Historical Perspective of Gravestones
Throughout the history of time, civilized cultures have prospered, and built great monuments to remember their leaders. Unfortunately many great works of art have been destroyed by wars, fires, earthquakes, and the ravages of time. The fewer historic icons exist, the more valuable those remaining become. We must foster new interest and respect, from the general public, in order to protect our cemeteries, burying grounds, and graveyards.
Graveyards contain within them priceless historical information. They are in essence open air museums. Gravestones are often the only thing remaining in its original location from previous generations. They are likely to be the oldest man made object you will ever touch. Please treat them with the respect they are due.
Conservation or Restoration
A great amount of debate has focused recently regarding the terminology used in proper preservation procedures. Words which have a basic meaning to the average person can mean very different things to specialists in a given field. Therefore, we will clarify a few basic definitions.
- Preservation: To preserve, to keep safe from harm or injury. A great general purpose word to overview the whole field of historic preservation.
Restoration: To Restore, to bring back to an original or a former, more desirable condition. The layman’s term for fixing anything up, and try to make it look new again. It also implies, doing more then just preserving, regarding a memorial or stone statue.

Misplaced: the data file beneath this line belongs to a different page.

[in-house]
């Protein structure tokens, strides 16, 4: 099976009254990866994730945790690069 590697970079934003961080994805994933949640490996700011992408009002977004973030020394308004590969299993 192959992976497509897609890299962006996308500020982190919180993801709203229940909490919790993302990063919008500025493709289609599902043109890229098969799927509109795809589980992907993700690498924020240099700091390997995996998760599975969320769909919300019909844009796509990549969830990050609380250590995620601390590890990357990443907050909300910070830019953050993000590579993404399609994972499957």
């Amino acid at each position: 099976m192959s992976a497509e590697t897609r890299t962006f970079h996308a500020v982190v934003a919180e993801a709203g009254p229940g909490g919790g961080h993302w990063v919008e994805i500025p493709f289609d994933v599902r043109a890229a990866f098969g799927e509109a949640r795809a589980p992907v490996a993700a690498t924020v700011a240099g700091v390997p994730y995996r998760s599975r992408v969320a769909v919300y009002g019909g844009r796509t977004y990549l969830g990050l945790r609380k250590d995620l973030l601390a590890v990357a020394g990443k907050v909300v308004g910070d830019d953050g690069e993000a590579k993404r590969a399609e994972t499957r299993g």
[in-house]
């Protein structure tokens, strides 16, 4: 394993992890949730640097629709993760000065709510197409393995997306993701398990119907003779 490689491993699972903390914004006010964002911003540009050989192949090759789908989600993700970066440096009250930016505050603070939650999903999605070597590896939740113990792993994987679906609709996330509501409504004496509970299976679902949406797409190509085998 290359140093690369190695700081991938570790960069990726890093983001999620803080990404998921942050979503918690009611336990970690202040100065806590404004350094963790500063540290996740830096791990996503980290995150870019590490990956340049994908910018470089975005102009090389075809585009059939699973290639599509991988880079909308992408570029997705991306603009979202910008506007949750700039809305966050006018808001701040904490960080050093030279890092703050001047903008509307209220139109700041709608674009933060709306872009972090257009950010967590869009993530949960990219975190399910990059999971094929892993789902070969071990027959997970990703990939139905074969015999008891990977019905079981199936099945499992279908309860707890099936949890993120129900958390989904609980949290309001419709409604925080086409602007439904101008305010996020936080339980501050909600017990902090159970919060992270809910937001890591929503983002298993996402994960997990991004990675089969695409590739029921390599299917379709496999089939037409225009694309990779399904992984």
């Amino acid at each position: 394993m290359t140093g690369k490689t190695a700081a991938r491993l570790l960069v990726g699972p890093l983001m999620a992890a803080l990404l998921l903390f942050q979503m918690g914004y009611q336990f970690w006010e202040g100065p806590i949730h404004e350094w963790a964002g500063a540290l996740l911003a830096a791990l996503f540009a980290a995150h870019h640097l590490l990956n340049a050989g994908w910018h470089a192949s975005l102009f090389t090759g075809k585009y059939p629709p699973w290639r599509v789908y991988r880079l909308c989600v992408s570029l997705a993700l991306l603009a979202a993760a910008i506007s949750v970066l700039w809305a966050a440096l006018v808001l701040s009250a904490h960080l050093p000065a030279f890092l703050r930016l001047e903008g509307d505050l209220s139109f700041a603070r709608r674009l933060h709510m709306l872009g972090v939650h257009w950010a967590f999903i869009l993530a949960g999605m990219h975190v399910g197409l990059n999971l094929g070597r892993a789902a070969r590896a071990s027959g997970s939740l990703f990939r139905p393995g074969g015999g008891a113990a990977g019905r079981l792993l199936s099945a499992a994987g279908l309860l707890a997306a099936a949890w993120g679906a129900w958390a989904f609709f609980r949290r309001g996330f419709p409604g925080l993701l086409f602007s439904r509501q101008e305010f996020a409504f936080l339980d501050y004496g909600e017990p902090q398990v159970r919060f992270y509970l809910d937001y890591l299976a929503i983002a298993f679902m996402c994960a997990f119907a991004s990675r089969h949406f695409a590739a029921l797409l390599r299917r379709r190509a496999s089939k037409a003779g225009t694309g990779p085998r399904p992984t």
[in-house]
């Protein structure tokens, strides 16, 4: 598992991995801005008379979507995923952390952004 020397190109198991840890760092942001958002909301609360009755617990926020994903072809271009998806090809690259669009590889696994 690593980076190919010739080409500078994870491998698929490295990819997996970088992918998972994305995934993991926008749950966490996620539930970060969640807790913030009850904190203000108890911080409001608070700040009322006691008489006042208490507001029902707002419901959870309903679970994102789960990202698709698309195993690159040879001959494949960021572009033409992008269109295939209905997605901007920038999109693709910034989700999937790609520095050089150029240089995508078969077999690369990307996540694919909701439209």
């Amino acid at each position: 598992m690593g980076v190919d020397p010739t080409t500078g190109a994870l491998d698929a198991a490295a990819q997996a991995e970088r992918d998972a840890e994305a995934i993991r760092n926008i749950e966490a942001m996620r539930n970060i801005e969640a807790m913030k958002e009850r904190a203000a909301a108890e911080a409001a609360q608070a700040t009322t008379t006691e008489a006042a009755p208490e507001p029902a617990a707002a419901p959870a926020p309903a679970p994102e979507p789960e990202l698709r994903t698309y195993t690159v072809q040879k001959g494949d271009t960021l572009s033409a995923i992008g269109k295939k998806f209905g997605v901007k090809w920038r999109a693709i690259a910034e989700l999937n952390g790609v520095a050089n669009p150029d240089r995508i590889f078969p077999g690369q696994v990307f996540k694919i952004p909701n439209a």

The re-lettering of historic inscriptions on a gravestone or tomb would be a good example of a restoration effort. This type of aggressive tactics is not considered beneficial, as they will compromise the historic integrity of the object. Re-lettering may also increase the rate of deterioration by exposing new areas of weakened stone to the weather.
A better alternative would be to save what is left of the monument in question, and then place a plaque beside it with the inscription which has been lost.
- Conservation: To Conserve, to prevent injury, decay, waste, or loss of.
This has become the proper term, with its meaning in the historic preservation field becoming very specific. Performing procedures to help protect and stabilize an artifact. In this case a sculpture, gravestone, or monument.
Monument cleaning could be overly aggressive and employ sand blasting or high pressure washing. These would both be considered restoration techniques and neither would be beneficial to the monument. In fact they can cause destroy historic stones.